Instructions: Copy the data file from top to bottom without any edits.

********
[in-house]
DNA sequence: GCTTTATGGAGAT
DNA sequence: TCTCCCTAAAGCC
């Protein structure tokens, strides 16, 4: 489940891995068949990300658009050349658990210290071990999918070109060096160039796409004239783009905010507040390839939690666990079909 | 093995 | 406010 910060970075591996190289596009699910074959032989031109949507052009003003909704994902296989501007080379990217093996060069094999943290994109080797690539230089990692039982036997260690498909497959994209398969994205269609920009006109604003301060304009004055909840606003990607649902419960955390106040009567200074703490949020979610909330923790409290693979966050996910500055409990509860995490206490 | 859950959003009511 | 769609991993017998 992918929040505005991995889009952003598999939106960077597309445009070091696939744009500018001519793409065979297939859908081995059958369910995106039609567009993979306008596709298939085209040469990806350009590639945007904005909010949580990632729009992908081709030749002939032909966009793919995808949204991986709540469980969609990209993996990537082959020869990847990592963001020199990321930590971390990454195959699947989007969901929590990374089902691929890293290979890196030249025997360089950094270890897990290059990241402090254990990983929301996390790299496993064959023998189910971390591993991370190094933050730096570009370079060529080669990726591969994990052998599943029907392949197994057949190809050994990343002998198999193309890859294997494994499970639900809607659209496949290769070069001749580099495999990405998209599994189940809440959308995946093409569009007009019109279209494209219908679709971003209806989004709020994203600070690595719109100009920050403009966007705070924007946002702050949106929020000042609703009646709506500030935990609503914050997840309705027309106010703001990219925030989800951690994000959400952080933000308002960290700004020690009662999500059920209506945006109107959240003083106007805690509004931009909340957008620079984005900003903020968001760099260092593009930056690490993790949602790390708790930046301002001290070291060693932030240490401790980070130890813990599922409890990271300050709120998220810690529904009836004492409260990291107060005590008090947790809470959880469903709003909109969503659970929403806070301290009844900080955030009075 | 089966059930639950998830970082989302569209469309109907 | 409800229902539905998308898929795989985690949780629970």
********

[in-house]
DNA sequence: GCTTTATGGAGAT
DNA sequence: TCTCCCTAAAGCC
């Protein structure tokens, strides 16, 4: 489940891995068949990300658009050349658990210290071990999918070109060096160039796409004239783009905010507040390839939690666990079909 | 093995 | 406010 910060970075591996190289596009699910074959032989031109949507052009003003909704994902296989501007080379990217093996060069094999943290994109080797690539230089990692039982036997260690498909497959994209398969994205269609920009006109604003301060304009004055909840606003990607649902419960955390106040009567200074703490949020979610909330923790409290693979966050996910500055409990509860995490206490 | 859950959003009511 | 769609991993017998 992918929040505005991995889009952003598999939106960077597309445009070091696939744009500018001519793409065979297939859908081995059958369910995106039609567009993979306008596709298939085209040469990806350009590639945007904005909010949580990632729009992908081709030749002939032909966009793919995808949204991986709540469980969609990209993996990537082959020869990847990592963001020199990321930590971390990454195959699947989007969901929590990374089902691929890293290979890196030249025997360089950094270890897990290059990241402090254990990983929301996390790299496993064959023998189910971390591993991370190094933050730096570009370079060529080669990726591969994990052998599943029907392949197994057949190809050994990343002998198999193309890859294997494994499970639900809607659209496949290769070069001749580099495999990405998209599994189940809440959308995946093409569009007009019109279209494209219908679709971003209806989004709020994203600070690595719109100009920050403009966007705070924007946002702050949106929020000042609703009646709506500030935990609503914050997840309705027309106010703001990219925030989800951690994000959400952080933000308002960290700004020690009662999500059920209506945006109107959240003083106007805690509004931009909340957008620079984005900003903020968001760099260092593009930056690490993790949602790390708790930046301002001290070291060693932030240490401790980070130890813990599922409890990271300050709120998220810690529904009836004492409260990291107060005590008090947790809470959880469903709003909109969503659970929403806070301290009844900080955030009075 | 089966059930639950998830970082989302569209469309109907 | 409800229902539905998308898929795989985690949780629970």